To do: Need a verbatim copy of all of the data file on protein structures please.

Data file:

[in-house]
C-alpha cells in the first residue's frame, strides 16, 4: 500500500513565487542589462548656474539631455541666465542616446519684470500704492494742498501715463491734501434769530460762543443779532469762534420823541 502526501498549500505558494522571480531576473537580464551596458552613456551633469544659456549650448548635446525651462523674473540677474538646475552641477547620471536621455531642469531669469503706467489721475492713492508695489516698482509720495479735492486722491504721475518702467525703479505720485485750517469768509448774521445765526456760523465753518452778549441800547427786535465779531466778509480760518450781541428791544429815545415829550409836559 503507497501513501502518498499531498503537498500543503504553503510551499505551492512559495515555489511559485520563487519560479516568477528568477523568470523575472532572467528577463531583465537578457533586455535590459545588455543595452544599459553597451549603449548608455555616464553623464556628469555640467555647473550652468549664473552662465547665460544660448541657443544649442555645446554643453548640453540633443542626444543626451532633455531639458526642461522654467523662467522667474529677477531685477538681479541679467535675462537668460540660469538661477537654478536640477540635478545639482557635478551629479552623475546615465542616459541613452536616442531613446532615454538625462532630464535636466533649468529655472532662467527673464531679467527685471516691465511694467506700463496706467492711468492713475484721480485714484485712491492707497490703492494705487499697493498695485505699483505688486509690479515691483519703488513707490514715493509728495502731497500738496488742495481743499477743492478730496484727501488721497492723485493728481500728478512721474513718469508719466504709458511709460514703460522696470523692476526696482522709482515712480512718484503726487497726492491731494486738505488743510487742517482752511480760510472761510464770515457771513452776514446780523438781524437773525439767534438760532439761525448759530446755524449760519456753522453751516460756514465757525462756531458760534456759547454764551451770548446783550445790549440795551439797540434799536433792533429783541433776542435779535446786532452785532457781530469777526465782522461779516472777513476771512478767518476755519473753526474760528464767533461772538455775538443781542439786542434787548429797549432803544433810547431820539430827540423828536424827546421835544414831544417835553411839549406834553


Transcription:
[in-house]
C-alpha cells in the first residue's frame, strides 16, 4: 500500500513565487542589462548656474539631455541666465542616446519684470500704492494742498501715463491734501434769530460762543443779532469762534420823541 502526501498549500505558494522571480531576473537580464551596458552613456551633469544659456549650448548635446525651462523674473540677474538646475552641477547620471536621455531642469531669469503706467489721475492713492508695489516698482509720495479735492486722491504721475518702467525703479505720485485750517469768509448774521445765526456760523465753518452778549441800547427786535465779531466778509480760518450781541428791544429815545415829550409836559 503507497501513501502518498499531498503537498500543503504553503510551499505551492512559495515555489511559485520563487519560479516568477528568477523568470523575472532572467528577463531583465537578457533586455535590459545588455543595452544599459553597451549603449548608455555616464553623464556628469555640467555647473550652468549664473552662465547665460544660448541657443544649442555645446554643453548640453540633443542626444543626451532633455531639458526642461522654467523662467522667474529677477531685477538681479541679467535675462537668460540660469538661477537654478536640477540635478545639482557635478551629479552623475546615465542616459541613452536616442531613446532615454538625462532630464535636466533649468529655472532662467527673464531679467527685471516691465511694467506700463496706467492711468492713475484721480485714484485712491492707497490703492494705487499697493498695485505699483505688486509690479515691483519703488513707490514715493509728495502731497500738496488742495481743499477743492478730496484727501488721497492723485493728481500728478512721474513718469508719466504709458511709460514703460522696470523692476526696482522709482515712480512718484503726487497726492491731494486738505488743510487742517482752511480760510472761510464770515457771513452776514446780523438781524437773525439767534438760532439761525448759530446755524449760519456753522453751516460756514465757525462756531458760534456759547454764551451770548446783550445790549440795551439797540434799536433792533429783541433776542435779535446786532452785532457781530469777526465782522461779516472777513476771512478767518476755519473753526474760528464767533461772538455775538443781542439786542434787548429797549432803544433810547431820539430827540423828536424827546421835544414831544417835553411839549406834553